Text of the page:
Deep thinker

Seiko en­gi­neer ikuo toku­naga’s sub­aque­ous so­lu­tions

Wallpaper - - October -

A Seiko diver’s watch is resur­gent

Whether it’s the ‘Orange Mon­ster’, ‘Tuna Can’ or ‘Sumo’, the re­lease of a new Seiko diver’s watch sparks fren­zied de­bate (and nick­name in­ven­tion) on on­line watch fo­rums. This year, there is plenty to talk about as the Ja­panese watch­maker launches a replica edi­tion of its first-ever me­chan­i­cal diver’s de­sign, along with two new su­pe­rior-tech ver­sions, due in stores this month.

Seiko en­tered the per­for­mance watch arena in 1965. Buoyed by its as­so­ci­a­tion with the Olympic Games, as of­fi­cial time­keeper for Tokyo 1964, it had be­gun

‘Ti­ta­nium is an ideal ma­te­rial be­cause of its cor­ro­sion re­sis­tance and light­ness’

to con­sider the new era of gad­get-hun­gry con­sumers. Its first diver’s ef­fort was well re­ceived, the clean, wide hands and dial mark­ings pre­sent­ing a con­tem­po­rary Ja­panese take on an es­tab­lished Western tem­plate. Wa­ter-re­sis­tant to 150m, its high leg­i­bil­ity and tough con­struc­tion also led to the watch be­ing adopted as a key tool for the Ja­panese Antarc­tic Re­search Ex­pe­di­tion in 1966.

But it was an al­to­gether more per­sonal chal­lenge – and the dogged de­ter­mi­na­tion of an in­de­pen­dent en­gi­neer, Ikuo Toku­naga – that led to the launch of its Prospex Pro­fes­sional Diver’s se­ries in 1975. The watch fea­tured a num­ber of tech­ni­cal firsts and es­tab­lished Seiko as a se­ri­ous player in pro­fes­sional in­stru­ments.

‘Just be­fore I started work­ing with Seiko in the late 1960s, a let­ter from a pro­fes­sional diver had ar­rived at the com­pany’s head of­fice,’ re­calls the now-re­tired Toku­naga, who worked with Seiko for 35 years and is a rev­ered fig­ure in the busi­ness today. ‘He ex­plained that no diver’s watches, in­clud­ing im­ported ones, were of use to him in his field as he worked in the oil and gas in­dus­try us­ing a sat­u­ra­tion div­ing tech­nique, fea­tur­ing a mix of he­lium and oxy­gen. We vis­ited his team and asked them about the prob­lems they were hav­ing.’

Work­ing at 350m depths in pitch-black, freez­ing con­di­tions was among them. But the most sig­nif­i­cant prob­lem was not the wa­ter re­sis­tance un­der high pres­sure that other diver’s watches were de­signed to com­bat, but the lack of re­sis­tance to he­lium gas, par­ti­cles so small they pen­e­trated the gas­ket.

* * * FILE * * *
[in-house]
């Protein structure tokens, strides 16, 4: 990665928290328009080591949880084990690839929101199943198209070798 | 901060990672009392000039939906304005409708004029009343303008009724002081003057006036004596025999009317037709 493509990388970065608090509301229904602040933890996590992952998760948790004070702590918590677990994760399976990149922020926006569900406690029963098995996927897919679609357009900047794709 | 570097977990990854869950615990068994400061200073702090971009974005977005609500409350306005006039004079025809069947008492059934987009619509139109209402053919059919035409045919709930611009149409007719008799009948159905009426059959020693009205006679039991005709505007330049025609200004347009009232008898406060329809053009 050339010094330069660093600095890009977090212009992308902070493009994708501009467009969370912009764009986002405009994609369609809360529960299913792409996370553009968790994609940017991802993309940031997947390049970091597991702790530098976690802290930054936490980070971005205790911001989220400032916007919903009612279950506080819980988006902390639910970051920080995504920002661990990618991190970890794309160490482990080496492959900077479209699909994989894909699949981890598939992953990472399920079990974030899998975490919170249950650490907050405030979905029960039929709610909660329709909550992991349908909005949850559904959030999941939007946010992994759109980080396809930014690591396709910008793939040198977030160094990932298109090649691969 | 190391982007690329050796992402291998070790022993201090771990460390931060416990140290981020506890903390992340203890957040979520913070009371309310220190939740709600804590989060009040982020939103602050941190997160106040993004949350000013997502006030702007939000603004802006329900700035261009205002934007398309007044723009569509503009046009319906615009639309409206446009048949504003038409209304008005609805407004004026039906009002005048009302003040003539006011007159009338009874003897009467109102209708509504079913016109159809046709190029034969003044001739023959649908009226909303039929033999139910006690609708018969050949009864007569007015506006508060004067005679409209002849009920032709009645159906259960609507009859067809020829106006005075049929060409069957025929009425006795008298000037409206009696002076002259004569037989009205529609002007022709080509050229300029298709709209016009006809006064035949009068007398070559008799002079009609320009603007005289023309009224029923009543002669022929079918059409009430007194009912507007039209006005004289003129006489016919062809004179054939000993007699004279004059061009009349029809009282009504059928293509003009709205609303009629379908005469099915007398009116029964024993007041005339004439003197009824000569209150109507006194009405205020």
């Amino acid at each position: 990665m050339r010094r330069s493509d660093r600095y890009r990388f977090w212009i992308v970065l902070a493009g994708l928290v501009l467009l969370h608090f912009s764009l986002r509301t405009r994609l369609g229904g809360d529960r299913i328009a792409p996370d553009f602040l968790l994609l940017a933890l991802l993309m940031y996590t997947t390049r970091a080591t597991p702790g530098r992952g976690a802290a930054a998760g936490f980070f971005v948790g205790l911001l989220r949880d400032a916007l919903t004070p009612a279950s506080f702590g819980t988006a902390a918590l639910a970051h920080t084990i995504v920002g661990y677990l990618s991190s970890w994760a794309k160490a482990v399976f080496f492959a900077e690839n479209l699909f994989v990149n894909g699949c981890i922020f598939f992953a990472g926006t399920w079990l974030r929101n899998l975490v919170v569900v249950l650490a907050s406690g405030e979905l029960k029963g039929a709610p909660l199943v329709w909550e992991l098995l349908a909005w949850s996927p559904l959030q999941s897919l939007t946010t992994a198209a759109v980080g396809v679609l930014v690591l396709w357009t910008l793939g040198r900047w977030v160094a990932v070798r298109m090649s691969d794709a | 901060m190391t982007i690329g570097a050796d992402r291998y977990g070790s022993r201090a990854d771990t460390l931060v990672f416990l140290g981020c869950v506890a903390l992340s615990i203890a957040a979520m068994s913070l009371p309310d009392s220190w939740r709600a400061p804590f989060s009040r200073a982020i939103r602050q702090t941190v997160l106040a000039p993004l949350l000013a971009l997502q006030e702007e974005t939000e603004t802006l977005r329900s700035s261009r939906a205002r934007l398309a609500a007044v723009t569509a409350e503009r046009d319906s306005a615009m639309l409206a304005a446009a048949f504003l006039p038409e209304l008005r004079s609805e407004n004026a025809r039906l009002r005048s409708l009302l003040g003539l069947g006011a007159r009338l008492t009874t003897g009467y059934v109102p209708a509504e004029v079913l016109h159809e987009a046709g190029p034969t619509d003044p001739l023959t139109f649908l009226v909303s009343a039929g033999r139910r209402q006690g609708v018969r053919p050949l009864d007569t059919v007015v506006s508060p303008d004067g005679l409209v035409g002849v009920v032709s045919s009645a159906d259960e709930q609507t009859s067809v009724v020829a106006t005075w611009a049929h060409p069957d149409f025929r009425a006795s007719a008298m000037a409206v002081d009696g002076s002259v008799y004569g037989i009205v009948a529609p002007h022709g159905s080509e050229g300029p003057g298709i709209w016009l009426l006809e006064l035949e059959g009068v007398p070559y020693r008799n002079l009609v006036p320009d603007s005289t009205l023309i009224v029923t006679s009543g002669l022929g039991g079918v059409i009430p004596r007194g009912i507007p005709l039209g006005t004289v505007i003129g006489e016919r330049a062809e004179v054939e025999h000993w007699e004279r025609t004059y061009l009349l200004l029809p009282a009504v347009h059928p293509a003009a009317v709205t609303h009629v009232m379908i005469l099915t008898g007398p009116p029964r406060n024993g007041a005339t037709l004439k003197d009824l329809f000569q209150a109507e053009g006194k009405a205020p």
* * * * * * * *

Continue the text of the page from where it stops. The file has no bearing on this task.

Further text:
Toku­naga was not a watch­maker. Rather, his fo­cus was the be­hav­iour of ma­te­rial struc­tures. He started to ex­per­i­ment with ti­ta­nium. ‘Com­pared to stain­less steel, ti­ta­nium is an ideal ma­te­rial for diver’s watches be­cause of its cor­ro­sion re­sis­tance, in­ten­sity and light­ness,’ he says. ‘How­ever, as this was the 1970s, we had to de­velop new tech­nol­ogy. Pres­sure-test­ing equip­ment was not hard, but the de­vice to test the he­lium gas pen­e­tra­tion was very chal­leng­ing.’ His so­lu­tion was a sin­gle-con­struc­tion light­weight case and an L-pro­file gas­ket that en­abled an air- (and he­lium-) tight fit of the glass to the dial. In 1975, Seiko launched a com­pletely new type of diver’s watch, af­ford­ing un­prece­dented gas-tight­ness, for pro­fes­sional use. The team had notched up 23 horo­log­i­cal firsts in the process, in­clud­ing the unique ac­cor­dion polyurethane strap, de­signed to move with the ex­pan­sion and con­trac­tion of a diver’s wrist as he reached new depths. Now a clas­sic Seiko diver’s watch mo­tif, it was de­vised by an­other of the brand’s lauded de­sign as­so­ciates, Taro Tanaka, who was in­spired by the fold­ing cam­era he used. Tanaka also cre­ated the Pro­fes­sional Diver’s outer case con­struc­tion, aka the Tuna Can.

Seiko has a healthy tra­di­tion of part­ner­ing with in­de­pen­dent de­sign­ers. In the late 1890s, its founder Kin­taro Hat­tori met 28-year-old en­gi­neer Tsu­ruhiko Yoshikawa and they started pro­duc­ing their own clock, the ‘Bon­bon’, as an al­ter­na­tive to pop­u­lar Western im­ports. By 1924 it had paved the way for Hat­tori to cap­i­talise on the Ja­panese predilec­tion for pre­ci­sion

(seiko) and es­tab­lish the world’s first Ja­panese clock and watch man­u­fac­tur­ing busi­ness.

right, iko toku­naga, pho­tographed at the seiko mu­seum, sum­ida, au­gust 2017, wear­ing, from left to right, a grand seiko spring drive chrono­graph and His own cus­tomised seiko pro­fes­sional diver’s de­sign, made of sev­eral ver­sions of so-called ‘tuna’ mod­els from the decades since 1975

top Left, a con­tem­po­rary rein­ter­pre­ta­tion echo­ing the orig­i­nal de­sign, the prospex au­to­matic diver’s watch 42.6mm (cal­i­bre 6r15), fea­tures the orig­i­nal ac­cor­dion strap de­sign and bang up-to-date diver’s tech­nol­ogy, £799 above, seiko prospex diver Lim­ited edi­tion 39.9mm (cal­i­bre 8L35), replica with in­creased tech­nol­ogy and pyra­mid strap, orig­i­nally made in a fab­ric weave, now in sil­i­cone, £3,750 both avail­able at seiko’s new Lon­don flag­ship bou­tique, bromp­ton road, knights­bridge, seiko.com

Newspapers in English

Newspapers from UK

© PressReader. All rights reserved.